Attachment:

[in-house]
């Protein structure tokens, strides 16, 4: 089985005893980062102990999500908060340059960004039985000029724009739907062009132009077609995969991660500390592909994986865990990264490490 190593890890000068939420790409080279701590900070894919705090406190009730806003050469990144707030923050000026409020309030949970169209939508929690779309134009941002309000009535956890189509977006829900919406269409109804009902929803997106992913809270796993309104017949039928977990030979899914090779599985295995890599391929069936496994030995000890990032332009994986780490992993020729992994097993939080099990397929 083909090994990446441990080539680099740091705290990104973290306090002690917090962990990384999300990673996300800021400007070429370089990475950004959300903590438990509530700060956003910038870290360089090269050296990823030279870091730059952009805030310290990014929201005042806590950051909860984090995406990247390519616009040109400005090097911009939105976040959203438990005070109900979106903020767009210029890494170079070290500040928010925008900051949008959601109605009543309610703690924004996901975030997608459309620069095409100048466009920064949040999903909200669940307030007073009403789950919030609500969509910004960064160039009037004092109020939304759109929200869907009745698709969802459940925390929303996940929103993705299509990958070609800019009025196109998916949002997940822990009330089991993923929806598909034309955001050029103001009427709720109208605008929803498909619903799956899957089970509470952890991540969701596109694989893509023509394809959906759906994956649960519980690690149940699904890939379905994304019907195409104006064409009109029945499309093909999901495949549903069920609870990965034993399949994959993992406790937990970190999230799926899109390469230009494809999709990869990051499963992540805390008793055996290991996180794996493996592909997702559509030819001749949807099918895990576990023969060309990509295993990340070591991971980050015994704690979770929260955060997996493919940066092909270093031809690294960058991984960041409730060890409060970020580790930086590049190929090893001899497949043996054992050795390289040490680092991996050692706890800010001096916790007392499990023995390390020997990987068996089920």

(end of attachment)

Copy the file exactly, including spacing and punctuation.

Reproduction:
[in-house]
């Protein structure tokens, strides 16, 4: 089985005893980062102990999500908060340059960004039985000029724009739907062009132009077609995969991660500390592909994986865990990264490490 190593890890000068939420790409080279701590900070894919705090406190009730806003050469990144707030923050000026409020309030949970169209939508929690779309134009941002309000009535956890189509977006829900919406269409109804009902929803997106992913809270796993309104017949039928977990030979899914090779599985295995890599391929069936496994030995000890990032332009994986780490992993020729992994097993939080099990397929 083909090994990446441990080539680099740091705290990104973290306090002690917090962990990384999300990673996300800021400007070429370089990475950004959300903590438990509530700060956003910038870290360089090269050296990823030279870091730059952009805030310290990014929201005042806590950051909860984090995406990247390519616009040109400005090097911009939105976040959203438990005070109900979106903020767009210029890494170079070290500040928010925008900051949008959601109605009543309610703690924004996901975030997608459309620069095409100048466009920064949040999903909200669940307030007073009403789950919030609500969509910004960064160039009037004092109020939304759109929200869907009745698709969802459940925390929303996940929103993705299509990958070609800019009025196109998916949002997940822990009330089991993923929806598909034309955001050029103001009427709720109208605008929803498909619903799956899957089970509470952890991540969701596109694989893509023509394809959906759906994956649960519980690690149940699904890939379905994304019907195409104006064409009109029945499309093909999901495949549903069920609870990965034993399949994959993992406790937990970190999230799926899109390469230009494809999709990869990051499963992540805390008793055996290991996180794996493996592909997702559509030819001749949807099918895990576990023969060309990509295993990340070591991971980050015994704690979770929260955060997996493919940066092909270093031809690294960058991984960041409730060890409060970020580790930086590049190929090893001899497949043996054992050795390289040490680092991996050692706890800010001096916790007392499990023995390390020997990987068996089920």